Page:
Safety and hygiene

It is a legal requirement that therapists comply with certain regulations and important that therapists become familiar with the details of these acts.

Health and Safety Legislation Control of Substances Hazardous to Health (COSHH) Regulations, many substances that seem to be harmless can sometimes prove to be hazardous if incorrectly used or stored. It is the employer’s responsibility to regularly carry out a risk assessment to assess which could be a risk to health from exposure and to ensure that these are recorded.

Personal protective equipment should be provided, and staff training should be carried out if required. Hazardous substances can enter the body via Contact/Absorption, Inhalation, and Ingestion

All suppliers must legally provide guidelines on how their materials should be stored and used.

The Personal Protective Equipment at Work Regulations 1992

The requirements from this act are met if you comply with the COSHH regulations. All employers must provide suitable personal protective equipment (PPE) to all employees who may be exposed to any risk while at work. https://www.hse.gov.uk/coshh/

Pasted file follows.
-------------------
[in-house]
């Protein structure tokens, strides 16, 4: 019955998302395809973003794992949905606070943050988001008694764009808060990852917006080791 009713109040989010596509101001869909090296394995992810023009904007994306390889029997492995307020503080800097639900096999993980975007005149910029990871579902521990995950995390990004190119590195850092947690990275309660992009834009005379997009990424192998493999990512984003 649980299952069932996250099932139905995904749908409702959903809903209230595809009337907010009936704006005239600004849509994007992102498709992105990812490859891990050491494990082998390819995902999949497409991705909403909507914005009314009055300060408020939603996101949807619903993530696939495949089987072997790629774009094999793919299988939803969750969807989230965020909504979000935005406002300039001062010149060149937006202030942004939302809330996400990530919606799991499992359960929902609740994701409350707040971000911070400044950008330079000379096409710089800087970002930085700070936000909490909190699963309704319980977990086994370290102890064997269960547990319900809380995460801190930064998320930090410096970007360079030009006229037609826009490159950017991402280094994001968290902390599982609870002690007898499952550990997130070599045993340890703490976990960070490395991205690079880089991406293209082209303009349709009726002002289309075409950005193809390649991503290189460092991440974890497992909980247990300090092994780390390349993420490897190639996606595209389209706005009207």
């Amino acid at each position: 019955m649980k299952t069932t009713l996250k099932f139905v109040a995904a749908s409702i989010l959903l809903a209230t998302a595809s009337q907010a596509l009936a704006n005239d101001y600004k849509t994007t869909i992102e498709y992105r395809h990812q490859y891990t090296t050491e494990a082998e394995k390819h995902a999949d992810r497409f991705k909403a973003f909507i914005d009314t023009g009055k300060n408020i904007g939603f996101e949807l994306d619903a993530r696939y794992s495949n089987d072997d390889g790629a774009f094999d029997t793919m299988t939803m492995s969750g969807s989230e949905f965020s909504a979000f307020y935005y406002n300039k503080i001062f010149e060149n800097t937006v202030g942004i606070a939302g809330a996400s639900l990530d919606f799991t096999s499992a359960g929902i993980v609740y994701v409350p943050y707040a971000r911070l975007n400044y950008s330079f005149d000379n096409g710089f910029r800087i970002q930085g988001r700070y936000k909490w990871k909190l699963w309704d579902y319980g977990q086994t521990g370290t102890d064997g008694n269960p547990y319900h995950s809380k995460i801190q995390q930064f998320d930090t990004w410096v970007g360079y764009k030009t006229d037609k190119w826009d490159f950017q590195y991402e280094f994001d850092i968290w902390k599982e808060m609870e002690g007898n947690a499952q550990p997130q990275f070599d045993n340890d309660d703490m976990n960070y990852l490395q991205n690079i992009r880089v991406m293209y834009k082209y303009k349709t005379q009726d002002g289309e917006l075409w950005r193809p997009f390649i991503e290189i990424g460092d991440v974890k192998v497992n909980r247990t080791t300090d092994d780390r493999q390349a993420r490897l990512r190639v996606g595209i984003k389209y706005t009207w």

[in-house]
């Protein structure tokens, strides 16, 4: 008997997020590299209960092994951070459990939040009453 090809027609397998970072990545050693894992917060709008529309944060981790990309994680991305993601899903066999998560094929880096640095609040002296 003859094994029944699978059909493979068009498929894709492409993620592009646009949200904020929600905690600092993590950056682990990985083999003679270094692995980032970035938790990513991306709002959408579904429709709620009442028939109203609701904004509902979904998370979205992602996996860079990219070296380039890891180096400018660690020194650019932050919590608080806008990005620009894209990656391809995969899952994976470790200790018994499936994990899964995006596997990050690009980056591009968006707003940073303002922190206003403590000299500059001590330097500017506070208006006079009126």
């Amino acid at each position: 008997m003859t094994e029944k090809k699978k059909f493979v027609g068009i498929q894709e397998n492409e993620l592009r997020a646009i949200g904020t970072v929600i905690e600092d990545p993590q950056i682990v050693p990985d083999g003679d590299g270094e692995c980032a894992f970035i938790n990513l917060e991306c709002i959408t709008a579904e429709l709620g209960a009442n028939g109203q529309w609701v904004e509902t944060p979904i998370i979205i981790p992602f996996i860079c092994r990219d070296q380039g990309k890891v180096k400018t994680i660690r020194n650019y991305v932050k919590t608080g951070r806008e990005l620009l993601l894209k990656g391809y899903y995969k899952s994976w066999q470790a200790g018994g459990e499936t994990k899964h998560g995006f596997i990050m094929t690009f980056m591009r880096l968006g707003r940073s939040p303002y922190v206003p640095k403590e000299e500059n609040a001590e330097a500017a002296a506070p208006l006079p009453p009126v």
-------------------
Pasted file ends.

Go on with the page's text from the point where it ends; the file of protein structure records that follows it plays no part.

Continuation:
The Environmental Protection Act 1990

This act states that all waste must be disposed of safely. It is important to exercise care when disposing of surplus/out of date stock and manufacturer’s guidance should be sought. If unsure ask the manufacturer to dispose of the stock for you.

Inspection and registration of premises the local authority’s Environmental Health Department enforces the Health and Safety at Work Act. The environmental health officer visits and inspects the premises. Any area of danger is identified by the inspector, and it is then the employer’s responsibility to remove the danger within a stated period. If the employer fails to comply, this then can lead to prosecution. The inspector has the authority to close the business until he or she is satisfied that all dangers to the public and employees have been removed.

The Consumer Protection Act 1987

This Act safeguards the consumer against unsafe products. The Act covers general safe handling requirements, product liability and prices that are misleading.

Professional Indemnity Insurance Health and Safety Regulations 1989.

The regulation states that if an employer has more than five employees, they must have a written health and safety policy for the establishment, and this must be available to all the staff. It must include the following information: Chemicals stored at premises, stock cupboards, Records of checks carried out by a qualified electrician on any specialist equipment, emergency evacuations routes, Names of key holders.

Consumer Protection Act 1987

This implements the European Community directive to ensure that the consumer is protected against products and services being used or sold which are unsafe. Clients that are unsatisfied may contact several organisations that deal with legal advice on consumer protection.

Equal Opportunities